Compatibility Considerations

We will have the fewest communication problems with others who match our Communication Process. The next best match-up is with those who have complementary processes (the first and second reversed, with the third matched). We could have some compatibility if our secondary is matched, for at least we will understand what is defensive with another person with the same secondary. We will have chronic miscommunications with wholly dissimilar Communication Processes, as characterized by differences at all three levels. Diagram 8, Communication Process Compatibilities, shows how with the same Communication Process, we avoid misunderstandings and unnecessary effort. While it may be easy to find friends with the same process, we tend to choose partners who match our opposite gender parent (if we are heterosexual) and same gender parent (if we are gay or lesbian) in romantic relationships. This dramatically increases the difficulty of communication, particularly if they did not have the same Communication Process as us.

When we become conscious of Communication Process differences, we can neutralize the distortions that prevent clear and complete communications. The major obstacle to clear communications is repression on thinking, feeling, and acting levels. Whenever we are repressed by our parent(s) or by our circumstances growing up, our communication style becomes defined more by what we are avoiding than by what we are expressing. If we are repressed in our thoughts, we never believe others are honoring us or listening to what we say. It then becomes an effort to prove our thoughts to others, even if they already agree with us. This is because we believe other people will not act on our thoughts without having a clear, definable reason to do so. If we are repressed in our emotions or feelings, we repress our own emotions or even attack people who are emotional with us. If we are repressed on our physical level, we retreat to role-playing and taking actions others have taught us are the right things to do. The difficulty in being repressed is that it makes it harder for others to see and honor us in our natural sequence.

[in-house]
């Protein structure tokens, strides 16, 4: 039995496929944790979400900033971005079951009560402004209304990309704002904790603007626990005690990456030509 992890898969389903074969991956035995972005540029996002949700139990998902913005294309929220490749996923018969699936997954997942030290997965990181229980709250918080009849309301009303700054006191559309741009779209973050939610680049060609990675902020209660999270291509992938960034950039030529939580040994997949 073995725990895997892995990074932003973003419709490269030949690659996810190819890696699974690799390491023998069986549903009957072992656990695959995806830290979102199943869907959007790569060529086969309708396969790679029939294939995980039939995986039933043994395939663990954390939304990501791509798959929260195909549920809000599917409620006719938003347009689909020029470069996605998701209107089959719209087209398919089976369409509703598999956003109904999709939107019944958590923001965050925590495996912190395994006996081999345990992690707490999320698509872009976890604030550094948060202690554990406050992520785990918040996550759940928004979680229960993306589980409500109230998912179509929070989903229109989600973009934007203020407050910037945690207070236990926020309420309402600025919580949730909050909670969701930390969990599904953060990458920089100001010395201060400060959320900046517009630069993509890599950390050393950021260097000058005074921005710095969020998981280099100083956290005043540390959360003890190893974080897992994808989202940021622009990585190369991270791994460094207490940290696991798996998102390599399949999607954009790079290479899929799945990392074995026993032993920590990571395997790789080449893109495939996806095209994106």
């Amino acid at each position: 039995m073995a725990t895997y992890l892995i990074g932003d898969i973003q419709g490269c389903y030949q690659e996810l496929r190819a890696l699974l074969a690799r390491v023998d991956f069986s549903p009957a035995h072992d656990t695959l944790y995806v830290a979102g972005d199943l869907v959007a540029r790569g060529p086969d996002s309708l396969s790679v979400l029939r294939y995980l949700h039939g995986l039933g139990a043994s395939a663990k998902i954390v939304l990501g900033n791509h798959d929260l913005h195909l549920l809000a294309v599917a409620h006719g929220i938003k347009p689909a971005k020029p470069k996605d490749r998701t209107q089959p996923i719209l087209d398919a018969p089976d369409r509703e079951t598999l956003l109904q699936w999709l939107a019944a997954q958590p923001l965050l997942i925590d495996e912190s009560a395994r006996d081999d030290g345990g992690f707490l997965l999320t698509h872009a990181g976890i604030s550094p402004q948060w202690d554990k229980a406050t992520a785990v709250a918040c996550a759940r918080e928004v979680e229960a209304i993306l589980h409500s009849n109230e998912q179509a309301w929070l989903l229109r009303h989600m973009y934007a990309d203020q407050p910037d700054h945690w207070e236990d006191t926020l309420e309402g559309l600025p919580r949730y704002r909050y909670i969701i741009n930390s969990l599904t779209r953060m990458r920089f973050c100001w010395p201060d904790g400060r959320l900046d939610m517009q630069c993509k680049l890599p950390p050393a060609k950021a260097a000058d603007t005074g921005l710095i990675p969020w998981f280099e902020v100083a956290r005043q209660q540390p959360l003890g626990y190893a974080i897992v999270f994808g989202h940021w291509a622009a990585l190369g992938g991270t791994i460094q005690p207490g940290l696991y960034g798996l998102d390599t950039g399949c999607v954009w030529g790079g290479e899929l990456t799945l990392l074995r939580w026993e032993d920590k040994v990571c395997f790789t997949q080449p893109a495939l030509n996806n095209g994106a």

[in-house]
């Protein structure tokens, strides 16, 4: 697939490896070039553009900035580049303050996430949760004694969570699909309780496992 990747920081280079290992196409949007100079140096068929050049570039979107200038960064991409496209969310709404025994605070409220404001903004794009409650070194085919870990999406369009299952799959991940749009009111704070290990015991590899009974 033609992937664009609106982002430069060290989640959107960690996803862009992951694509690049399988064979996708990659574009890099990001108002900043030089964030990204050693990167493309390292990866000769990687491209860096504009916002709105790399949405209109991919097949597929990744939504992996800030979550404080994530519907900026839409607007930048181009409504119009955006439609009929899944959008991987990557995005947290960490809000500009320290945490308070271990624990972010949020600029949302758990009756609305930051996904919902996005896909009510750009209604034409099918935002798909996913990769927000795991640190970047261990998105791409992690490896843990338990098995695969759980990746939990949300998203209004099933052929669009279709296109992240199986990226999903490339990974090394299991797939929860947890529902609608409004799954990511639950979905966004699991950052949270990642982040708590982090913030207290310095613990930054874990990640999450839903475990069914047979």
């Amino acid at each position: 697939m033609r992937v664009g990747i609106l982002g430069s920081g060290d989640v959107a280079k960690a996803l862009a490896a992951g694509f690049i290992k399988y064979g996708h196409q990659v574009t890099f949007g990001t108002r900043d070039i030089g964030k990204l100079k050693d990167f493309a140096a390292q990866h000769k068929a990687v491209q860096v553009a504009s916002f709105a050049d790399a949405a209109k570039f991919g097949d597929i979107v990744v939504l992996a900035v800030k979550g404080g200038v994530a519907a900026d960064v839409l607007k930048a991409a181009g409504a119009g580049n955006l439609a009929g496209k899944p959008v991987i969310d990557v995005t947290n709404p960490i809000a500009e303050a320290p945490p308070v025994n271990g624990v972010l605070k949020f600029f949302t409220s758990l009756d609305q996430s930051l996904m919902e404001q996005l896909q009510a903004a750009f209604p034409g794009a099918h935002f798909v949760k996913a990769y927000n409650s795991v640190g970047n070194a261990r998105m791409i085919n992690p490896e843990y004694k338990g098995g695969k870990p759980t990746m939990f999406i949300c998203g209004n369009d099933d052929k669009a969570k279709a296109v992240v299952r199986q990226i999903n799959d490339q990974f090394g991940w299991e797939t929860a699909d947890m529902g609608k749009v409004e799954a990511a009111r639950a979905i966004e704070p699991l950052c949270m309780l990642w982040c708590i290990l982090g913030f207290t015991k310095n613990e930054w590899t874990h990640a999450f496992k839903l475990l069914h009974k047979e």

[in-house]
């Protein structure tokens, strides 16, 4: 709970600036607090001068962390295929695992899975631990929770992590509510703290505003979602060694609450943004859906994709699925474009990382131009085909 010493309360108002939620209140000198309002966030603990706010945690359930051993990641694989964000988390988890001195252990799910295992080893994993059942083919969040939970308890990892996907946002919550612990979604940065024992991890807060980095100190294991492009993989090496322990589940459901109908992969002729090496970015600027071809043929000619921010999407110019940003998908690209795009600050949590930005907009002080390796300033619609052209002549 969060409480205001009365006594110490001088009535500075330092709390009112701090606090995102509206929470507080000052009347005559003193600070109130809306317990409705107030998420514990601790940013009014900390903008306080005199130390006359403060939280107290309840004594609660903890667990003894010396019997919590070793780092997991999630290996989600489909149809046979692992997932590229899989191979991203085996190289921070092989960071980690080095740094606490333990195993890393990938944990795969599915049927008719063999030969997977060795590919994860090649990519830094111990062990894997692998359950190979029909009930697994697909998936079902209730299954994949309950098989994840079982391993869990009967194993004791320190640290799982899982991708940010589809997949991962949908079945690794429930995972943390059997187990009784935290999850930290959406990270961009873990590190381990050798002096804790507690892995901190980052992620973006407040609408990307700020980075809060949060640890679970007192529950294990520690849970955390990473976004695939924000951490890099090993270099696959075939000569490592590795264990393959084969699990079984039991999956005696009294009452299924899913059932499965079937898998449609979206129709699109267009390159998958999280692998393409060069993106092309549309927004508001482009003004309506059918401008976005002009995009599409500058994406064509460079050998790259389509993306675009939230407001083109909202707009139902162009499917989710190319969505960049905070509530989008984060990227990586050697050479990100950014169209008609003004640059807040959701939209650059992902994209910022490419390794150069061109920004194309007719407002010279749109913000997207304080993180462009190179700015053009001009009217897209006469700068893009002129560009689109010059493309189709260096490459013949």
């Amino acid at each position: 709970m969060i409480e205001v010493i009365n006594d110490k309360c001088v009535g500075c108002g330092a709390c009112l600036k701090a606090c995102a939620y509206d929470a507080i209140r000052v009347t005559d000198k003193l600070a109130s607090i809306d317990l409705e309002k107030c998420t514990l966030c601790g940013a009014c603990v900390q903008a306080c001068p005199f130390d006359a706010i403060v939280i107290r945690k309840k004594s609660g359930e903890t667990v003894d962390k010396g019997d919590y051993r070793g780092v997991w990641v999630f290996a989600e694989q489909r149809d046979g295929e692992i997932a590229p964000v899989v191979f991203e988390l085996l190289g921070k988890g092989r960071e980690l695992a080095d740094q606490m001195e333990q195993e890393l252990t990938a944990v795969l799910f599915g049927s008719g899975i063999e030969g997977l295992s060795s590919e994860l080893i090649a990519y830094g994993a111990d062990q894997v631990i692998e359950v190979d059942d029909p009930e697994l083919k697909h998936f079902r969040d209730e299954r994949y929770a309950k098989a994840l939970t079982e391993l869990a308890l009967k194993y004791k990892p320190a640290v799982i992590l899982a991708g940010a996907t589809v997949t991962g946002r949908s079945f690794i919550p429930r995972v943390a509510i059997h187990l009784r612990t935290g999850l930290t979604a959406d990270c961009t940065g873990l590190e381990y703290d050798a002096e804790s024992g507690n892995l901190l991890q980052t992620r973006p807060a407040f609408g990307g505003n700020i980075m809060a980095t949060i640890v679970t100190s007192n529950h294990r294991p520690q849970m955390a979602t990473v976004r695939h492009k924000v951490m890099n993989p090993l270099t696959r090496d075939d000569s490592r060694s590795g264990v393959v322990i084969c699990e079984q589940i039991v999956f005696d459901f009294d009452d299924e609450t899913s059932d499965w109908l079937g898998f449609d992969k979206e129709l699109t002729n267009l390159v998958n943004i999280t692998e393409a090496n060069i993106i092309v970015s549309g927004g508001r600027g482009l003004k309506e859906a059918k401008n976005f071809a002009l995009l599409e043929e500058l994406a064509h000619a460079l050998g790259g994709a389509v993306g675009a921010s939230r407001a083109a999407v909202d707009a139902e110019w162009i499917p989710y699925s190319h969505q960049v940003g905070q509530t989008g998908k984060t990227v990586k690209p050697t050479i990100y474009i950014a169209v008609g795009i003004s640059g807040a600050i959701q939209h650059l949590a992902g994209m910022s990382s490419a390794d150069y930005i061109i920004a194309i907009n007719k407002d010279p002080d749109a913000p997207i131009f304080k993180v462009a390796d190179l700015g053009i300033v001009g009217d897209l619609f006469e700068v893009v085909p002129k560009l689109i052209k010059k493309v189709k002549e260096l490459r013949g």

At the Instinctive level, we are attracted to the sequence of our closest parent. We have some natural rapport and common understanding with this person, but it is interspersed with many misunderstandings. Mostly, what is missing in communications are real listening and follow-up skills, those of checking in to make sure the intention of the communication was received. We tend to get caught up in communication conflicts that never get resolved. This is a frustrating experience because we want to be of assistance to others and yet everything we say and do ends up triggering them more.